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Clinical Trial Summary

Asthma imposes a significant burden in the US in terms of morbidity, costs to society, individual suffering, loss of productivity and mortality. African Americans (AA) and Hispanic/Latinos (H/L) bear a disproportionate share of that morbidity. Despite national guidelines for asthma treatment, the gap between these groups and whites has been stable or widening. The need for pragmatic research to address the continuing burden is widely recognized. Patients use asthma reliever inhalers to provide immediate relief of symptoms. Controller inhalers (inhaled corticosteroids (ICS)) are intended to be used regularly to prevent symptoms and attacks. Guidelines suggest that they be used daily, on a fixed basis, in all but the mildest asthma. However, adherence by patients and implementation of evidence-based guideline recommendations by clinicians has been poor. Gap analysis suggests that it is difficult to improve adherence to the current recommendations without complex and resource-intensive interventions. Studies have examined symptom-activated use of ICS triggered by use of a reliever medication. The Investigators call this approach PARTICS - Patient Activated Reliever-Triggered Inhaled CorticoSteroid. Explanatory, non-real world studies suggest that PARTICS can produce up to 50% reductions in asthma attacks compared with usual care, while reducing ICS use by half or more. These studies have been performed in pre-selected populations, which represent less than 5% of asthma patients. The previous studies have been done with repeated education and adherence checks in both the intervention and control arms. The investigators have consulted with AA and H/L patients, health care providers, leaders of professional societies, advocacy groups, health policy leaders, pharmacists, and pharmaceutical manufacturers. All groups have indicated that asthma decision making would be changed if we demonstrated that implementing PARTICS improves important asthma outcomes such as reducing exacerbations. The Investigators have designed a study with the stakeholders to determine whether PARTICS can improve outcomes that are important to patients when superimposed on a background provider-educated standard of care through the Asthma IQ system. The Investigators propose a study entitled PREPARE: Patient Empowered Strategy to Reduce Asthma Morbidity in Highly Impacted Populations. The Investigators aim to determine whether PARTICS can reduce asthma morbidity in AA and H/L.


Clinical Trial Description

Asthma imposes a significant burden on the US population in terms of morbidity, costs to society, individual suffering, loss of productivity and mortality. African Americans (AA) and Hispanic/Latinos (H/L) bear a disproportionate share of that morbidity. Despite introduction of national guidelines for asthma treatment, the gap between these groups and whites has been stable or widening. The need for pragmatic research to address the continuing burden is widely recognized. Patients use asthma reliever inhalers to provide immediate relief of symptoms. Controller inhalers (inhaled corticosteroids (ICS)) are intended to be used regularly to prevent symptoms and attacks. Guidelines suggest that they be used daily, on a fixed basis, in all but the mildest asthma. However, adherence by patients and implementation of evidence-based guideline recommendations by clinicians has been poor. Gap analysis suggests that it is difficult to improve adherence to the current recommendations without complex and resource-intensive interventions. Studies have examined symptom-activated use of ICS triggered by use of a reliever medication. We call this approach PARTICS - Patient Activated Reliever-Triggered Inhaled CorticoSteroid. Explanatory, non-real world studies suggest that PARTICS can produce up to 50% reductions in asthma attacks compared with usual care, while reducing ICS use by half or more. However, these studies have been performed in pre- selected populations, which represent less than 5% of patients with asthma. They have been done with repeated education and adherence checks in both the intervention and control arms. The investigators have consulted with AA and H/L patients, health care providers, leaders of professional societies, advocacy groups, health policy leaders, pharmacists, and pharmaceutical manufacturers. All groups have indicated that asthma decision making would be changed if it was demonstrated that implementing PARTICS improves important asthma outcomes such as reducing rates of exacerbations. Together with our partners and stakeholders, the investigators have designed a study to determine whether PARTICS can improve outcomes that are important to patients when superimposed on a background provider-educated standard care through the Asthma IQ system. The investigators therefore propose a study entitled PREPARE: Patient Empowered Strategy to Reduce Asthma Morbidity in Highly Impacted Populations. The aim is to determine whether a PARTICS strategy can reduce asthma morbidity in AA and H/L. The primary outcome will be asthma exacerbations which have been shown to be important to patient and healthcare stakeholders. The secondary outcomes will include additional outcomes important to patients (i.e. days lost from work or school, asthma control, & asthma quality of life). The investigators have broad input and involvement from multiple stakeholder groups in study design, implementation, and commitments for dissemination. AA and H/L patients and their advocates have been involved and will continue to play a central role in all phases of the study. ;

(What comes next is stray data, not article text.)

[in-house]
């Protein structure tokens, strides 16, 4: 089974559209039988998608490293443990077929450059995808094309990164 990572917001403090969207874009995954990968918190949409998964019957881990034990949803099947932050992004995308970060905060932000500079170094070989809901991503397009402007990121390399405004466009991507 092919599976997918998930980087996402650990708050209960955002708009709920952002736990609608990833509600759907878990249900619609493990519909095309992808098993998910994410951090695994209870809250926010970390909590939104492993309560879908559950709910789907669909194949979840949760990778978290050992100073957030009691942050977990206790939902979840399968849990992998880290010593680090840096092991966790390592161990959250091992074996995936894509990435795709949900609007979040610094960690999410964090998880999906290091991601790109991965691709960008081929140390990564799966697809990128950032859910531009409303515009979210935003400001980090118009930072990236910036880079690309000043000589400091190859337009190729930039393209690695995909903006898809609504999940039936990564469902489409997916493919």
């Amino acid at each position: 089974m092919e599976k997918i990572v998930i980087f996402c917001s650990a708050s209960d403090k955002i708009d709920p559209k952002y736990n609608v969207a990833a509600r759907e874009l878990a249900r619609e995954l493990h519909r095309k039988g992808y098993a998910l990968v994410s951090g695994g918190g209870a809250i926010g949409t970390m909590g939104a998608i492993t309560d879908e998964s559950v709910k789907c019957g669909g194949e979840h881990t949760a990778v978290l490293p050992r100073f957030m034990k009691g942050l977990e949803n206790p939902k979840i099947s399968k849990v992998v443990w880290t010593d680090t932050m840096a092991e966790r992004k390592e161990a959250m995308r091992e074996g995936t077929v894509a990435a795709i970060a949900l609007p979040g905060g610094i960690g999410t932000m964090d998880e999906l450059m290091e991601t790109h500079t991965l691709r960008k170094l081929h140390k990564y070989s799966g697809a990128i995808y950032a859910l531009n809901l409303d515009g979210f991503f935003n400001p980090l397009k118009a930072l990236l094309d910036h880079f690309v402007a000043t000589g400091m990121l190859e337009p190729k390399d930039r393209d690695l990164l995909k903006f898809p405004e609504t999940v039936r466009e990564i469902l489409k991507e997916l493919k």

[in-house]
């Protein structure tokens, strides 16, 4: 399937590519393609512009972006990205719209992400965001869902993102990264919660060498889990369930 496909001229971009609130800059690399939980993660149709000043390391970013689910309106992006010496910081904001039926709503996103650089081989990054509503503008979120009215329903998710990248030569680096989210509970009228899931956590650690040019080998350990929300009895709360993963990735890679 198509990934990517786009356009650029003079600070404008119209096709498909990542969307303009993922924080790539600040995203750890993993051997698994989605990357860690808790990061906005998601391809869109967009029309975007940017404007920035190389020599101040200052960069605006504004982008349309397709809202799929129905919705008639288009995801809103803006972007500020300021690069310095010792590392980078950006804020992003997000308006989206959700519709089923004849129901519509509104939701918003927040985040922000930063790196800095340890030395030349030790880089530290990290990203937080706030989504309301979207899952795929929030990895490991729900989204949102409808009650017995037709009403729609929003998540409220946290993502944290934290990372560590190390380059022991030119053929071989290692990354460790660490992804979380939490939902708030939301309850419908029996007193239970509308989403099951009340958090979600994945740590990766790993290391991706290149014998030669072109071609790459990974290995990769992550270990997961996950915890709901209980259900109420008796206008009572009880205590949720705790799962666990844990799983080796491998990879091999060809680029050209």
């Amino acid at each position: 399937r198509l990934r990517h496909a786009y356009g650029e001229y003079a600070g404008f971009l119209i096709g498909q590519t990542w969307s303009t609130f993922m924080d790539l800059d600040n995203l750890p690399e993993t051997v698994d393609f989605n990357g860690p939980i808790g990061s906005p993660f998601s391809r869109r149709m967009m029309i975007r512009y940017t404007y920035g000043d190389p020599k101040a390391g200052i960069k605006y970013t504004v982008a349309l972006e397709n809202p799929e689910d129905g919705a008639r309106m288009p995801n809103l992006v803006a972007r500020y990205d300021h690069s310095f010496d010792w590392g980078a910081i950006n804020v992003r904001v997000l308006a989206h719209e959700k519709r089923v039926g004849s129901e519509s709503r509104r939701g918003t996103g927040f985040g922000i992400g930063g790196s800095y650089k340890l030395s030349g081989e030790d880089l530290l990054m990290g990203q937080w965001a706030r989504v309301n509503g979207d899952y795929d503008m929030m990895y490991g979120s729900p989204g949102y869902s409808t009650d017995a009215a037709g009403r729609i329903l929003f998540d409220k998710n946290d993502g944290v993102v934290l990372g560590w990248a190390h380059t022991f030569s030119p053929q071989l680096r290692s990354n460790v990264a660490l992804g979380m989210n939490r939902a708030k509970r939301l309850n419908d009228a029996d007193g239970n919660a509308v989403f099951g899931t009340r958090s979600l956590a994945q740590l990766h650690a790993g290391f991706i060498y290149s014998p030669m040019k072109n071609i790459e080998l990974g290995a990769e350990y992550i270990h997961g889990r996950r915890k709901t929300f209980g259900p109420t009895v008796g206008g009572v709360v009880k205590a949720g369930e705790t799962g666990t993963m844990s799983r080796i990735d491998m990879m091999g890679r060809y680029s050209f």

Study Design


Related Conditions & MeSH terms


NCT number NCT02995733
Study type Interventional
Source Brigham and Women's Hospital
Contact
Status Active, not recruiting
Phase Phase 4
Start date November 27, 2017
Completion date May 2021

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